Haeju receives South Korean broadcasts

How pervasive is the flow of outside information in North Korea?  Typically stories in the media answer this question as though geography is the determinate variable: Cities near the Chinese border are the most influenced by heterodox ideas (since cell phones, clear television signals, and smuggling have been commonplace for years), and cities in the south (along the DMZ) are the most isolated (aside from Kaesong).  North Korea’s internal travel restrictions prevent foreign ideas from spreading.  This view was recently repeated by Andrei Lankov.

“The Kaesong exception” is thought to be correlated to the growth of the the Kaesong Industrial Zone.  The theory goes that the thousands of North Koreans who are employed in Kaesong (who work in South Korean facilities for South Korean managers) pick up bits of outside information at the margin and share it with their friends and family back home.  It is not an unreasonable theory.   

A new story in the Daily NK, however, presents evidence which points to ideological contamination on a nationwide scale (irrespective of geography).  The story claims that the city of Haeju is not only thoroughly exposed to South Korean radio and television – it is a production hub of a pirate video market:

“We can receive the TV broadcast of KBS (Korean Broadcasting System) and SBS (Seoul Broadcasting System) fine in Haeju. Sometimes, we can watch MBC (Moonhwa Broadcasting Corporation) as well. I watched Dae Jo Yong (a popular TV drama from KBS) on TV. However, I wanted to watch it again, so I bought a CD and watched it several more time.” He said, “We can get copies of South Korean TV programs from China. However, a great number of copies are also produced in Haeju.”

In a nod to communist efficiency, the subject interviewed in the Daily NK story even claims that in Haeju it is easier to pick up South Korean television signals than those from North Korea! 

With a “manufacturing” facility in Haeju, black market DVDs or VCDs can be copied and distributed throughout the south east even if security is tighter along the Chinese border.  Additionally, these DVDs/VCDs would be cheaper and more widely distributed because they are produced locally (as opposed to using Chinese labor/capital) and will require fewer middlemen to get them across the border and into the hands of consumers.  If this has been going on for some time, then it is safe to assume that most urban centers from Haeju to Pyongyang have regular access to South Korean media!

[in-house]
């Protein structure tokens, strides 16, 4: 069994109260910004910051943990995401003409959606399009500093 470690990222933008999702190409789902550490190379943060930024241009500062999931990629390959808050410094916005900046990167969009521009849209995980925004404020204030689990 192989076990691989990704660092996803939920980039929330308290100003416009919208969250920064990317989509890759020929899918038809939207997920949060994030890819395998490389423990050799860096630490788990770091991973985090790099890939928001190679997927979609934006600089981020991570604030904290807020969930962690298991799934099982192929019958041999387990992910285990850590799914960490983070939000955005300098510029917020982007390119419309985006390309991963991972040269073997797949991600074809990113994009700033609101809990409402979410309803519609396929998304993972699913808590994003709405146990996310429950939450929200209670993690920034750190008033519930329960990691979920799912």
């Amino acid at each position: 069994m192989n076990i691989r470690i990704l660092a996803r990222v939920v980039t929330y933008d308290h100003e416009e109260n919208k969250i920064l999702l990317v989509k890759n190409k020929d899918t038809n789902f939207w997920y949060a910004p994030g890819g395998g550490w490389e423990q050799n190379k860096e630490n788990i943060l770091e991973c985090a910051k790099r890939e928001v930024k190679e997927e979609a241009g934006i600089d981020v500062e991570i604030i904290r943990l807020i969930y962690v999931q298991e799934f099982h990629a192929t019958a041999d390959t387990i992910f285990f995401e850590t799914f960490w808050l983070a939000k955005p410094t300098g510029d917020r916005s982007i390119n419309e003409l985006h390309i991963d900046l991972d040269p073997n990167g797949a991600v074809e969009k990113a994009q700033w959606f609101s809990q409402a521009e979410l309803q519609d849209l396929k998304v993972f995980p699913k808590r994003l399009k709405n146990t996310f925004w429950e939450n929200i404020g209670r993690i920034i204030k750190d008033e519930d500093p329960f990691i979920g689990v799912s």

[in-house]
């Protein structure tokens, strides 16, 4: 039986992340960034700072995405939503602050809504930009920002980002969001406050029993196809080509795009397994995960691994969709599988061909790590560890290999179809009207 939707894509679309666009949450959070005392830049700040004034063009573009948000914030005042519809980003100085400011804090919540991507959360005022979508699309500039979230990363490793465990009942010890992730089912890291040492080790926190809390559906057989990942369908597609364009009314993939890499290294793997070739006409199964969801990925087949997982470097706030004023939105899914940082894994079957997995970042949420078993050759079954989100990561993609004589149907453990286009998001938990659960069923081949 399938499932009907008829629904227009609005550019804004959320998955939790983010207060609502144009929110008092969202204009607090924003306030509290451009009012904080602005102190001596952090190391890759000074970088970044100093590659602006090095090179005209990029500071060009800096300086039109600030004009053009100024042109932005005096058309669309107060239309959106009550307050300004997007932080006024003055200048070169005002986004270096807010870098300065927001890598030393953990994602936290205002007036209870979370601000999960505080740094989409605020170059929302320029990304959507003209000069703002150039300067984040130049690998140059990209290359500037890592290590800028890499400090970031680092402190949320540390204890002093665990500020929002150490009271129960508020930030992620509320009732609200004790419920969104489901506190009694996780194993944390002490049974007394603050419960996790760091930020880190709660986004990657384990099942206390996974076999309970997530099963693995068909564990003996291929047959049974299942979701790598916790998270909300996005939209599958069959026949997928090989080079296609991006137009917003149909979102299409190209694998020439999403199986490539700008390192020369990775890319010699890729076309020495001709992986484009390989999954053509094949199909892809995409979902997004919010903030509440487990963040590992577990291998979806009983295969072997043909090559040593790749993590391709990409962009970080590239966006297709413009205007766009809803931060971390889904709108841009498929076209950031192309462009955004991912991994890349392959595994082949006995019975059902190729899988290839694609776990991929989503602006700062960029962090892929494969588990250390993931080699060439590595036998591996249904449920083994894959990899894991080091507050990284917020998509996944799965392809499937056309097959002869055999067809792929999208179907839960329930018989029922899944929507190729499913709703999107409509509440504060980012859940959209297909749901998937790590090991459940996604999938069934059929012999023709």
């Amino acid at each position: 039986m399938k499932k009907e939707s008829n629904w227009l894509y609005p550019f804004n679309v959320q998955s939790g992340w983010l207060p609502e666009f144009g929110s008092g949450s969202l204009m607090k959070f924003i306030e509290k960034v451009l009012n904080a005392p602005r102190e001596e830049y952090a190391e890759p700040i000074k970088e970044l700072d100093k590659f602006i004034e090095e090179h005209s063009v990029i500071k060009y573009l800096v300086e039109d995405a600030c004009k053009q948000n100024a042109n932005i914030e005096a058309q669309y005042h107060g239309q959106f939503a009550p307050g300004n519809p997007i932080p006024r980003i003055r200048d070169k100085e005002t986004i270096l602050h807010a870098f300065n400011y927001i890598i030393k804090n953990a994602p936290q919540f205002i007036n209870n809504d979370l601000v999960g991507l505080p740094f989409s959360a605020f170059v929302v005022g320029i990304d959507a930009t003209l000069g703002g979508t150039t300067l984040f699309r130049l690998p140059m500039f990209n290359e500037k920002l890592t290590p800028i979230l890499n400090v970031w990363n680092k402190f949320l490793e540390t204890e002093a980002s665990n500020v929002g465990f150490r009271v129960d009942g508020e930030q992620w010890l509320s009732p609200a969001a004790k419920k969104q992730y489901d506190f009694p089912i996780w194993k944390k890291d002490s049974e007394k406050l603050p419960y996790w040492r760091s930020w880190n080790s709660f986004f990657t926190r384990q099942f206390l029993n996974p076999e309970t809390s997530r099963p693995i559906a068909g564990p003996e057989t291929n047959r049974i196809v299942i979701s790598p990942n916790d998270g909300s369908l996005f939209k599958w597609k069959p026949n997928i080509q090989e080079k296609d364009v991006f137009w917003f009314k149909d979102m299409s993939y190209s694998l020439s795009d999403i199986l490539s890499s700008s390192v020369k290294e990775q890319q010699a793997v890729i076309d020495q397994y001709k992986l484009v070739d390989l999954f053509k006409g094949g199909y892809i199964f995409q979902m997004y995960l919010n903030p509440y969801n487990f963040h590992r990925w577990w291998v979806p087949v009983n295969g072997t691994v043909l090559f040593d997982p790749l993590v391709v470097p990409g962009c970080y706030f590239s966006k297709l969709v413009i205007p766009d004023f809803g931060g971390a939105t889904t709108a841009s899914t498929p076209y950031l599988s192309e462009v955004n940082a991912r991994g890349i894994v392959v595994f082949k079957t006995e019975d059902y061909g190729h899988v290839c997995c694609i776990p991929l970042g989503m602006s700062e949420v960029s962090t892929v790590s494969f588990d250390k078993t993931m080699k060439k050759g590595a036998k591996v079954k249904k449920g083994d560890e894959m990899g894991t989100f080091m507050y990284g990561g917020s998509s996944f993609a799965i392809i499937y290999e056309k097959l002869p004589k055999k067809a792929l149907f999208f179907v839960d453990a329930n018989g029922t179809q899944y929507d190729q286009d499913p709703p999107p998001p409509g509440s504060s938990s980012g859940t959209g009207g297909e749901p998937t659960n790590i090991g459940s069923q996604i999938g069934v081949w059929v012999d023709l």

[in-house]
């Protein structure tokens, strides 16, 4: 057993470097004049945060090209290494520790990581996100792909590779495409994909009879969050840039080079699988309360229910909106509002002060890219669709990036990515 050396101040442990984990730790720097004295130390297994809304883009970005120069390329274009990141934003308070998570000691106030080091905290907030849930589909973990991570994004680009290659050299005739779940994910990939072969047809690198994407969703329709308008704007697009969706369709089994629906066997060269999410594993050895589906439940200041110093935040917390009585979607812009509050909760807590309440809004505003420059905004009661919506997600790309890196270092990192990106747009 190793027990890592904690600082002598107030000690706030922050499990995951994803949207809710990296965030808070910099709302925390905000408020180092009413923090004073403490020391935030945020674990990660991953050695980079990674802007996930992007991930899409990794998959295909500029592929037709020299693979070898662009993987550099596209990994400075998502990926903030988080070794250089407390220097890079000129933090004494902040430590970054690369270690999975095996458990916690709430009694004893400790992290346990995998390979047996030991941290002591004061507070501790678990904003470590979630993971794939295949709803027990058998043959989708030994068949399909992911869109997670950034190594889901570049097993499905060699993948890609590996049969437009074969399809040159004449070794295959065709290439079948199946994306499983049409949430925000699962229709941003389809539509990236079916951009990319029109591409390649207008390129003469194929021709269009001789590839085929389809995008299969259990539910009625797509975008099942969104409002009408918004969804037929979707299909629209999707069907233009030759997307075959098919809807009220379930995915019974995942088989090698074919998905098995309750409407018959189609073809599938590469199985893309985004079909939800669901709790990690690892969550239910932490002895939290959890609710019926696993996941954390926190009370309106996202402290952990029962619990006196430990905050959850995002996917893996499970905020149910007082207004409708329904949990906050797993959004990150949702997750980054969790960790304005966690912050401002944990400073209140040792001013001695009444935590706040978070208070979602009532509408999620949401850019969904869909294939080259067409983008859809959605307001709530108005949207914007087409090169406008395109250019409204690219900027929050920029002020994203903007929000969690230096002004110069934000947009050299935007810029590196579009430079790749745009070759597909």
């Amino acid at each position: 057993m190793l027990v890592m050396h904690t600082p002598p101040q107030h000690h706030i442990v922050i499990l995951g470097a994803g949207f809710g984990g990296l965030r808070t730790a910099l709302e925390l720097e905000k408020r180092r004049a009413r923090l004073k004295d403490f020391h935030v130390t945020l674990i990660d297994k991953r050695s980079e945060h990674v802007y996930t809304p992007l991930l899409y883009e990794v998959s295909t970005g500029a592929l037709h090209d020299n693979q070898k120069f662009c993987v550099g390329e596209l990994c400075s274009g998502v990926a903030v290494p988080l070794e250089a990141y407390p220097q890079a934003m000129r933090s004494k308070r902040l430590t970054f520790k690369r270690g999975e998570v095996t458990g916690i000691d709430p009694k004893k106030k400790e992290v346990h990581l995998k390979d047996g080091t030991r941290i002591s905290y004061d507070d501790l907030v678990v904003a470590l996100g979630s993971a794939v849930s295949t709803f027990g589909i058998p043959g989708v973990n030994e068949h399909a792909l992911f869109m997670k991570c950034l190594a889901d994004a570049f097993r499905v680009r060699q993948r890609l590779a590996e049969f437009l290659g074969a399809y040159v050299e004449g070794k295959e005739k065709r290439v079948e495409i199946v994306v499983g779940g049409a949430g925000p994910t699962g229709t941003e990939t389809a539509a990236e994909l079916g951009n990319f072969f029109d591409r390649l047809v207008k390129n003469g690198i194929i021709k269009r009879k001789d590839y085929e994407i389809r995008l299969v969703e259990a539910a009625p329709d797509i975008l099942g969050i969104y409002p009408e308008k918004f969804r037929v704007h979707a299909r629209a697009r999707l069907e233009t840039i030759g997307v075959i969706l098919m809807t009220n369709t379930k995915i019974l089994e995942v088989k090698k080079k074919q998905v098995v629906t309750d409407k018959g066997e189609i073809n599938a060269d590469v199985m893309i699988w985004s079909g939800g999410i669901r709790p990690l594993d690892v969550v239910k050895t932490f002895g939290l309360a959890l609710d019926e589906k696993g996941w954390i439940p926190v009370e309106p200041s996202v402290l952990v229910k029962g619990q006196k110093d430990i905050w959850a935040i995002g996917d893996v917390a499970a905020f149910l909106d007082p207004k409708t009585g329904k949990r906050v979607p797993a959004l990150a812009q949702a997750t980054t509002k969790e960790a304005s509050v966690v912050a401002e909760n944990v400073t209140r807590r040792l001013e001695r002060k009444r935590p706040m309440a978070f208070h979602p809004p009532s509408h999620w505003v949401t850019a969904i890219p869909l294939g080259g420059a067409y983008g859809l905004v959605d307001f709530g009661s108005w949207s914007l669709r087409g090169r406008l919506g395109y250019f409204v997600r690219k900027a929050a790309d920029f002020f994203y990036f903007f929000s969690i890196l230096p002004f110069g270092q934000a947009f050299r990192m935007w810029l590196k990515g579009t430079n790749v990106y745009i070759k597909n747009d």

Of course a decline in acceptance of the state ideology means the government must rely on external controls (rather than an individual’s self-control) to maintain the system.  The good news is that external controls can be avoided through technolgy, corruption, or both: 

“In the border areas with China and South Korea such as Hwanghae and Kangwon Province, the North Korean authorities try to prevent people from watching S. Korean TV by soldering and pre-tuning TV sets to Chonsun (North Korea) Central TV. Lately, the authorities also attempt to restrict the usage of remote control by covering the sensor with silver paper.

However, North Korean people circumvent the regulation. Instead of giving away their remote control to the authorities, they purchase an extra and watch the TV as they please after removing the silver paper. After all, the authorities’ efforts to control TV channels turn out to be futile for those who have remote control TV sets.

The full article can be found here:
North Korean People Copy South Korean TV Drama for Trade
Daily NK
Lee Sung Jin


4 Responses to “Haeju receives South Korean broadcasts”

  1. How do N.Koreans manage to receive video signals from S.Korea if the TV systems in their respective countries are different? It’s NTSC in SKorea, and PAL in NKorea. You’ll need a very expensive multi-system TV set which would not be tolerated by the NKorean authorities. Alternatively, S.Koreans must start broadcasting some of their programs in PAL (which has never happened before), specifically targeting the N.Korean audience. It would be helpful to hear a technical expert’s opinion.

  2. N. Mercury says:

    My thoughts exactly…regarding how it would be possible at all for North Korean to watch NTSC signals from South Korea on their PAL only TV sets. Something doesn’t make sense about this story…

  3. Stephanie Weil says:

    Multi-system (PAL/NTSC) TV sets in South Korea and China are relatively cheap and easy to get. Especially if you’re talking tiny portables (which is probably what people in the DPRK buy, so they can hide them easily).